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You're reading: Language law a ploy to distract voters

Some analysts maintain that the law would undermine the status of Ukrainian, which has been the only official state language since the country gained independence in 1991. Others anticipate a deepening of a regional divide between the Ukrainian-speaking western regions, and the mainly Russophone areas of the south and east.

Yet as usual with events involving the ruling Regions Party and its president Viktor Yanukovych, there is more to this move than is at first evident.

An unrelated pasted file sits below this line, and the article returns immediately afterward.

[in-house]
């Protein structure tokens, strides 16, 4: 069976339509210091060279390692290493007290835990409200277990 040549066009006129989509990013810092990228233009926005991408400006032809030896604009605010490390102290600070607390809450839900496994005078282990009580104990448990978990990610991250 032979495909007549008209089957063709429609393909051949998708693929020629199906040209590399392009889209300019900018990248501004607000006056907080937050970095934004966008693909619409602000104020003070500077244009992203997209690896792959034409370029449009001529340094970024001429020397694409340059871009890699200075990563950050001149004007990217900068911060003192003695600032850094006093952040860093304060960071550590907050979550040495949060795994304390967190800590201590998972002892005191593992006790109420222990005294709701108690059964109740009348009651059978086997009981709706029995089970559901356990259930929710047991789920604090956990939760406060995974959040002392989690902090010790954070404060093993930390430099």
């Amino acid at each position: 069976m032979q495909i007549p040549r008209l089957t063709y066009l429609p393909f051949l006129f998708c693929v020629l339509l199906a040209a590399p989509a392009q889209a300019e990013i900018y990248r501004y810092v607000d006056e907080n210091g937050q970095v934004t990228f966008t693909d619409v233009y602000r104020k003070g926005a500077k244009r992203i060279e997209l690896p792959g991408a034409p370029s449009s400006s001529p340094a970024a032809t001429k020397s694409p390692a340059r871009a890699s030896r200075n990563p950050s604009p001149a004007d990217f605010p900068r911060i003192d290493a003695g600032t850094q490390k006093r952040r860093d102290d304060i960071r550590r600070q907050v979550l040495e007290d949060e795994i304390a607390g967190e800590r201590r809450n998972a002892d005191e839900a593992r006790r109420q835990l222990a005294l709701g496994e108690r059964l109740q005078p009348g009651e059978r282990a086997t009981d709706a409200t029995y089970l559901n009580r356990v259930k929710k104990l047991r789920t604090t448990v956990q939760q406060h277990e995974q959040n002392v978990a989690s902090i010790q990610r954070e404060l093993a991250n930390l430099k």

The circumstances of the bill’s passing were calculated to inflame. It was introduced without forewarning, when many deputies and Speaker Volodymyr Lytvyn were absent. It received votes from 248 deputies, well over the required minimum of 226. The Regions deputies were supported by the Communist Party and People’s Party. Lytvyn subsequently offered his resignation, but it was rejected by the assembly the following day. Seven deputies announced they were starting a hunger strike in protest. There were angry demonstrations in Kyiv and in the western Ukrainian city of Lviv, the heartland of Ukrainian speakers. Protests are also planned by the Ukrainian community abroad in centers like Toronto.

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